The House committee responsible for the DOE budget has passed a FY2012 appropriations bill, details here. Total funding for DOE Science is down .9% from FY2011 at $4.8 billion. HEP gets a .2 percent increase, Biological and Environmental Research is whacked %10.6, with the committee opposed to climate and atmospheric research being funded by DOE. The language about DUSEL argues against it becoming a DOE lab, but money is made available to keep options open. There is support for Fermilab’s Project X (the “intensity frontier”), but a warning that it may not be possible to continue funding both the “intensity frontier” and the LHC (the “energy frontier”).
Fermilab this week announced a program to offer a “voluntary separation program” under which they hope 100 employees will voluntarily leave. They’re clearly trying to better position the lab for tight budgetary conditions ahead.
Over in the Czech Republic, Lubos Motl is hanging out with President Vaclav Klaus and is one of the contributors to his 70th birthday Festschrift. Lubos may have a career ahead in Czech politics, too bad he left the US just before the Tea Party movement got going. He would have fit in quite well with them, but I guess at least in the Czech Republic, he can legally become President some day.
From Physics World, it seems that Lawrence Krauss will be joining with 13 other very prominent academics to teach at New College for the Humanities, a new private university in London. The new university has caused quite a stir in Britain, since it’s unlike anything else there. Tuition will be set at US private college levels, $29,000/year, twice what other British universities charge. The business plan is not public, but Wikipedia says 10 million pounds in funding for the first two years is coming from private investors, with the 14 senior academics getting a 1/3 equity stake in the venture. It’s unclear how much teaching they’ll each be doing, since most will retain their current positions elsewhere and just give anything from one to 20 lectures per year.
The LHC is doing quite well, with over an inverse femtobarn delivered to the experiments already. For the latest, take a look at the slides of the talks here. At the KITP, there was a very interesting talk by Tim Nelson. He addresses the question of whether the LHC detectors, once their searches aimed at standard speculative ideas such as supersymmetry and extra dimensions turn up empty, can be reconfigured to look for other sorts of exotic possibilities, ones that the current triggers are not sensitive to.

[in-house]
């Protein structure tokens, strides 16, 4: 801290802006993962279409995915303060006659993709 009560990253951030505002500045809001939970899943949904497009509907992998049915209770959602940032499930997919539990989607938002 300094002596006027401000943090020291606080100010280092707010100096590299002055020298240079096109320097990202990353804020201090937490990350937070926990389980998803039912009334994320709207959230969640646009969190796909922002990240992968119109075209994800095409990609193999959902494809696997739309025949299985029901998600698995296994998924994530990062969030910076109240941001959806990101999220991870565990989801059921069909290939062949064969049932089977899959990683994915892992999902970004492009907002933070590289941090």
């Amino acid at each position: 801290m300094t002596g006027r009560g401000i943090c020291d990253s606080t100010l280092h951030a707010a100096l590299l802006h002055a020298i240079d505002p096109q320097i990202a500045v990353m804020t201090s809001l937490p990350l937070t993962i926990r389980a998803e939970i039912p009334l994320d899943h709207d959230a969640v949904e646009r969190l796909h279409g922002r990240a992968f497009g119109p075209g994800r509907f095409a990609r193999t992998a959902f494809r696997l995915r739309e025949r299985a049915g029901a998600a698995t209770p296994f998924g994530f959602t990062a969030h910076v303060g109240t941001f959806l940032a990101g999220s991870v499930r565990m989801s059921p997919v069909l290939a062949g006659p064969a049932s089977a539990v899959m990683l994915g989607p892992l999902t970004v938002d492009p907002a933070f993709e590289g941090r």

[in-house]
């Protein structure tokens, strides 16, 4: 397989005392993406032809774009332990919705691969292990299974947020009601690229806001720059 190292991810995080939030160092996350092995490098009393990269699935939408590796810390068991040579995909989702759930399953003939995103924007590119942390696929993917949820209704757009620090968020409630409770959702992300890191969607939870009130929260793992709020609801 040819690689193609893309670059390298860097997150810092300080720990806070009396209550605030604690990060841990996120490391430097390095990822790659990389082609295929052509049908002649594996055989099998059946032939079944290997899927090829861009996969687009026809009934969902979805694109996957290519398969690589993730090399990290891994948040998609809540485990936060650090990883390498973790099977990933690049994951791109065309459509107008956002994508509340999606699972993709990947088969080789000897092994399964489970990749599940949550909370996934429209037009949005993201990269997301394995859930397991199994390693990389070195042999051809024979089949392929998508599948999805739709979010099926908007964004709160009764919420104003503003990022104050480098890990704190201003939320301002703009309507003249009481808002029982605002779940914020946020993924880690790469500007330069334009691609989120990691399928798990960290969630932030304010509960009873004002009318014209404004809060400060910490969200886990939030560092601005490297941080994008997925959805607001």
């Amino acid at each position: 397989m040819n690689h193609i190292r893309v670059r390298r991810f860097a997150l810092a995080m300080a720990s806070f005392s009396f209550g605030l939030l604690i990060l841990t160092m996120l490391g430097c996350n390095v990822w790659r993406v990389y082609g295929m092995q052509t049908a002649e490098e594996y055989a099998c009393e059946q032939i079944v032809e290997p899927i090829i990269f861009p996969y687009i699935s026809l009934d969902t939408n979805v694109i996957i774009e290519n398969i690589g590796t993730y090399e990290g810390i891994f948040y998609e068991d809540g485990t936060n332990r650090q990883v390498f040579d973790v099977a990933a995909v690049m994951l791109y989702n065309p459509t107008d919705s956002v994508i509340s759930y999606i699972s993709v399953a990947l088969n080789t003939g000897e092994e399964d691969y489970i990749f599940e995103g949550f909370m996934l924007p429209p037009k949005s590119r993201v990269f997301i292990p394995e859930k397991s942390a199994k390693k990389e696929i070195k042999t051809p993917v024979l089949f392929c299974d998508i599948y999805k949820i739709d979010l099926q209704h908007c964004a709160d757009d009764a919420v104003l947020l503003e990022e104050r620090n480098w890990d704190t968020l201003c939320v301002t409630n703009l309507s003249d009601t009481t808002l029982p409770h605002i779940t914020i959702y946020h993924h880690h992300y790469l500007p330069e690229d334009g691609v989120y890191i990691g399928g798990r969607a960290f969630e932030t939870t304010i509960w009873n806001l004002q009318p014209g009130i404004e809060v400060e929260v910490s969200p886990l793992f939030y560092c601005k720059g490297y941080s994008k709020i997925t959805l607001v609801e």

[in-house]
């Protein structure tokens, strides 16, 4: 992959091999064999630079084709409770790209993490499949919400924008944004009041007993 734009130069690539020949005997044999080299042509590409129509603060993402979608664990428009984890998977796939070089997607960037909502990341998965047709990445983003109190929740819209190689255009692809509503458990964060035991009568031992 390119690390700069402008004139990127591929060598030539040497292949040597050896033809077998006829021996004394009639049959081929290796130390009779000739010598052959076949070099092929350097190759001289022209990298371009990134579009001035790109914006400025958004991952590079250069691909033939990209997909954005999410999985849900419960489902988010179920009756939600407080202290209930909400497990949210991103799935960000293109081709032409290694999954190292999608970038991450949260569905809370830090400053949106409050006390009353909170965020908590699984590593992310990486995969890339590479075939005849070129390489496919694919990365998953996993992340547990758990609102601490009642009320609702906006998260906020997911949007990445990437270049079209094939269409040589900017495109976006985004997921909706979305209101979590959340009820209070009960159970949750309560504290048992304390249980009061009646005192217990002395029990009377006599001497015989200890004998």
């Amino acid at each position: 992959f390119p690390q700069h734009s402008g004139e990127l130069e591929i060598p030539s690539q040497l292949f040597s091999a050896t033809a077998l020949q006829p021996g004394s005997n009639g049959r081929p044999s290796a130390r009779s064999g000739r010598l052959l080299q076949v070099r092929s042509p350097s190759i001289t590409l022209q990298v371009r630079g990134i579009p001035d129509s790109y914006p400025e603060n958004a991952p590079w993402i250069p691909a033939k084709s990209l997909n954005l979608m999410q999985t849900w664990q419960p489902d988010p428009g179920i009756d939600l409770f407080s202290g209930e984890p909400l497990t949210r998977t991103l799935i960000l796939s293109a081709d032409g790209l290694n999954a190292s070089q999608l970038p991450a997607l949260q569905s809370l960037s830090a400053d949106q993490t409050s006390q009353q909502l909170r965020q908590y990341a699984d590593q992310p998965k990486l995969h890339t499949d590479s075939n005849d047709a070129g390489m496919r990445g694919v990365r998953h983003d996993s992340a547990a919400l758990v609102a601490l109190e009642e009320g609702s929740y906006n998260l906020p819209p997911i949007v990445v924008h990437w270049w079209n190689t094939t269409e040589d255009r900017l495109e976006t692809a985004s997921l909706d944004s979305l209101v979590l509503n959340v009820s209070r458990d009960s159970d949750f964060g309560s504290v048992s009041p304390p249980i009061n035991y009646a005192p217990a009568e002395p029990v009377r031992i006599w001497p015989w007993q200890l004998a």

There’s an article here about filmmaker Errol Morris, whose new film “Tabloid” is coming out later this year. I saw it a few months ago at a showing in New York, and highly recommend it. It’s one of the most surprising and amazing documentaries I’ve ever seen. Real life is much stranger than fiction. In the article, Morris describes his early career, which included having Thomas Kuhn throw an ashtray at him and have him kicked out of the graduate program in philosophy at Princeton. He moved on to Berkeley, where he hung out with Dan Friedan:
“I felt that he had destroyed my life,” said Morris. It left him reeling for years to come: He still remembers sitting in a coffee shop at Berkeley with Daniel Friedan, a fellow Princeton exile and the son of feminist icon Betty, and commiserating over the frustrating time they’d had out East.
“I’m talking about all these problems that I had with Kuhn, which was a constant refrain, and he’s telling me about all the problems he’d had in the physics department,” Morris recalls. “He said, you know, ‘They just could not appreciate me. I had discovered a new kind of physics!’ And I thought, ‘Oh, no. This looks bad. This looks very, very, very bad. This is not going to turn out well. We’re both going to the nuthouse.’ ”
Of course, they didn’t. Friedan would go on to win a Macarthur Fellowship, and be recognized for his pioneering work on string theory. Morris, meanwhile, left academia behind once and for all to make a movie about a pet cemetery, called “Gates of Heaven,” which became a cult classic, and which Roger Ebert described as one of the 10 greatest films ever made.
There’s a conference going on this week and next at the ETH in Zurich on quantum gravity, with slides appearing here. My long held belief about quantum gravity is that it’s a problematic subject unless some way can be found to connect it to unification with the rest of physics, and thus some sort of testability or good reason to believe one is on the right track. Matthias Blau promotes string theory by arguing that it should be judged:
not by, say, its failure to (so far?) provide specific predictions for BSM physics, or disgust with some of the hype and overblown claims regarding string theory (I may share your feelings . . . )
Among other things, he explains some of the problems with M-theory, then notes that Tom Banks has a highly mystifying recent proposal about this:
For very recent proposal for how to deal with (some of) these issues, see T. Banks, Fuzzy Geometry via the Spinor Bundle, with Applications to Holographic Space-time and Matrix Theory, arXiv:1106.1179 (and then please explain it to me . . . )
His talk, together with the recent preprint Is string theory a theory of quantum gravity?, provides a good understanding of what the problems are facing attempts to use string theory to quantize gravity, from the point of view of a string-enthusiast.
For the latest from the LQG camp, see Carlo Rovelli’s talk here.